Ultimately, we accept that there could have been improvements in the way the case was initially investigated. I am conscious, however, that it has now been reviewed and considered by the Royal Military Police, by a senior retired civilian detective, by the Service Prosecuting Authority, and by the Solicitor-General, so it has been looked at in great detail four times already. I have also discussed the case personally with the Provost Marshal (Army) as well as consulting staff from the independent Service Prosecuting Authority. I have been assured that the case has now been exhaustively investigated and that the correct decision not to prosecute was reached. Part of the reason that decision has been made is that, as I said, the witness statements that have been made available clearly contradict the version of events that has been provided by Mr Moore.
I know that the hon. Lady’s constituent continues to suffer as a result of the events of May 2008. Nevertheless, his suffering is not in itself proof that a crime was committed, and after repeated, careful and independent consideration of the events in question the conclusion has always remained the same—that there is no realistic prospect of convicting any individual in relation to this matter. I hope that in saying that I have been able to answer fairly clearly the point that she put to me in her intervention, but if she feels that I have not, I will gladly give way again.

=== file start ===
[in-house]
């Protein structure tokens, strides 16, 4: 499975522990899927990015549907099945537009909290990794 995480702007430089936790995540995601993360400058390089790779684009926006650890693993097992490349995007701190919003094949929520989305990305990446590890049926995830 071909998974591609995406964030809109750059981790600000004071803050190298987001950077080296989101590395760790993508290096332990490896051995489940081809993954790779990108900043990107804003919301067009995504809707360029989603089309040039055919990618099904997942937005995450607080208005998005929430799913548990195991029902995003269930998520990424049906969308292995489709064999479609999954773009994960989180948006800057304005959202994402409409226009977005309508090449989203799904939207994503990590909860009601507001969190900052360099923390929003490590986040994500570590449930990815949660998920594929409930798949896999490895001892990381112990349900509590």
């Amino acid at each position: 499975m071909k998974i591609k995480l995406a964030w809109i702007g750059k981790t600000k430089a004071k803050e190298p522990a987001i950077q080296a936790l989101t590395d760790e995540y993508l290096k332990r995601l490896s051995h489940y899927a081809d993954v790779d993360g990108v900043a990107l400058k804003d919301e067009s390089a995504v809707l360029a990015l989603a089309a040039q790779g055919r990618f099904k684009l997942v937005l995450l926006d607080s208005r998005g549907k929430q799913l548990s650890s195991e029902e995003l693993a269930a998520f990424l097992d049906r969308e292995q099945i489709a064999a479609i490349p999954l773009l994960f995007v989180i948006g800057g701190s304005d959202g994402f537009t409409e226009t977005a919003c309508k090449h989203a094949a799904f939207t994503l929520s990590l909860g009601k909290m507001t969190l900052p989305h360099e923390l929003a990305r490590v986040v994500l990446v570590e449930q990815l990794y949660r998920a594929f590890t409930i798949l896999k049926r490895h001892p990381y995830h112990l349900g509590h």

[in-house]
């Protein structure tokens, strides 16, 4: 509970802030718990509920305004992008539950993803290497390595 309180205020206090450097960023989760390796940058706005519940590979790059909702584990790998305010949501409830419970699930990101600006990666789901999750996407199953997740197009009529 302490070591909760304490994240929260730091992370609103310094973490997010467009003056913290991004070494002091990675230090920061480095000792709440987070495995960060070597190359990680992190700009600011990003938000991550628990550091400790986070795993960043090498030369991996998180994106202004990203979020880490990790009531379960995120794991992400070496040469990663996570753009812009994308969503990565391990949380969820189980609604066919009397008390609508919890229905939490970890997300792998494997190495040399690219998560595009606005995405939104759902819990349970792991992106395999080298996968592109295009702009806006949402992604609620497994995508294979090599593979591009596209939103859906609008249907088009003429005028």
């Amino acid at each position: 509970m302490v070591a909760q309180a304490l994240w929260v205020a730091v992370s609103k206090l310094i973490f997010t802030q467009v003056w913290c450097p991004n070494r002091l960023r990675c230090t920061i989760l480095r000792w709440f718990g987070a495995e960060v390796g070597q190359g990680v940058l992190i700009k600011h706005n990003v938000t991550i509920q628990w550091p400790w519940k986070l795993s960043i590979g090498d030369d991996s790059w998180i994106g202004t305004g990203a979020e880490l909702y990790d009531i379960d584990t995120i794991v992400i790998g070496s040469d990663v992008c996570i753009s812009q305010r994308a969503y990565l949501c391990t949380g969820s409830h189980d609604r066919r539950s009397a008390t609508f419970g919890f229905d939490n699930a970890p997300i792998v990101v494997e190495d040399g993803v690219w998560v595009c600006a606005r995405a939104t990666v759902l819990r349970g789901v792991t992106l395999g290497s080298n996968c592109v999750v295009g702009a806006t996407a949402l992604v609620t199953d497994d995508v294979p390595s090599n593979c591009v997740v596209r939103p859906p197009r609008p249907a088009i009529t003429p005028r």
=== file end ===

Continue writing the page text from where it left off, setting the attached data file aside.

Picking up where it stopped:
I am grateful to the Minister for allowing me to intervene again. If he is now saying, four years on, that the witness statements contradicted the original account of what had happened, why was an investigation not taken forward against Mr Moore? It seems very convenient that four years on the tables have been turned on him and that this was not raised much earlier if there was evidence.
I understand the hon. Lady’s question. I do not think that there was evidence sufficient to prosecute Mr Moore for what happened in this case, just as I do not think there was evidence sufficient to prosecute the accused, as it were. Given that the case has been reviewed four times, and having looked into this, I am confident that the previous decisions were correct. However, I absolutely respect the hon. Lady’s doggedness in wanting to get to the bottom of what happened on behalf of the member of the public she represents. I hope that she will feel that I have tried to answer her question directly.